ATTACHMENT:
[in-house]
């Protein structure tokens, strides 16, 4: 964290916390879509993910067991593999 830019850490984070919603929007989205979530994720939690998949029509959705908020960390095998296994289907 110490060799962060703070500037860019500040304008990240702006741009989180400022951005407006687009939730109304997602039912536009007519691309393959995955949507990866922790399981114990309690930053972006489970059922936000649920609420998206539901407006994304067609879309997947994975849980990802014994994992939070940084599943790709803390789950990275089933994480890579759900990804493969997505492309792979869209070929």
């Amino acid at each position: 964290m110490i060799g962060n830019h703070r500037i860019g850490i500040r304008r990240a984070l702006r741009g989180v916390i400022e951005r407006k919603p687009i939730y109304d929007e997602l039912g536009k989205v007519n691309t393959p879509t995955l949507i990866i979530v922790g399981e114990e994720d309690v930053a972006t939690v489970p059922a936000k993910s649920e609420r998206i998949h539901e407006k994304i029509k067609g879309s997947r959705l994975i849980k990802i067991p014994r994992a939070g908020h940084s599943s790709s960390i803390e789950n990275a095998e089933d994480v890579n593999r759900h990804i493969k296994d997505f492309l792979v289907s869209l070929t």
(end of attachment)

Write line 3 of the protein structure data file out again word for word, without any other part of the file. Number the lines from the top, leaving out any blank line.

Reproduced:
């Amino acid at each position: 964290m110490i060799g962060n830019h703070r500037i860019g850490i500040r304008r990240a984070l702006r741009g989180v916390i400022e951005r407006k919603p687009i939730y109304d929007e997602l039912g536009k989205v007519n691309t393959p879509t995955l949507i990866i979530v922790g399981e114990e994720d309690v930053a972006t939690v489970p059922a936000k993910s649920e609420r998206i998949h539901e407006k994304i029509k067609g879309s997947r959705l994975i849980k990802i067991p014994r994992a939070g908020h940084s599943s790709s960390i803390e789950n990275a095998e089933d994480v890579n593999r759900h990804i493969k296994d997505f492309l792979v289907s869209l070929t």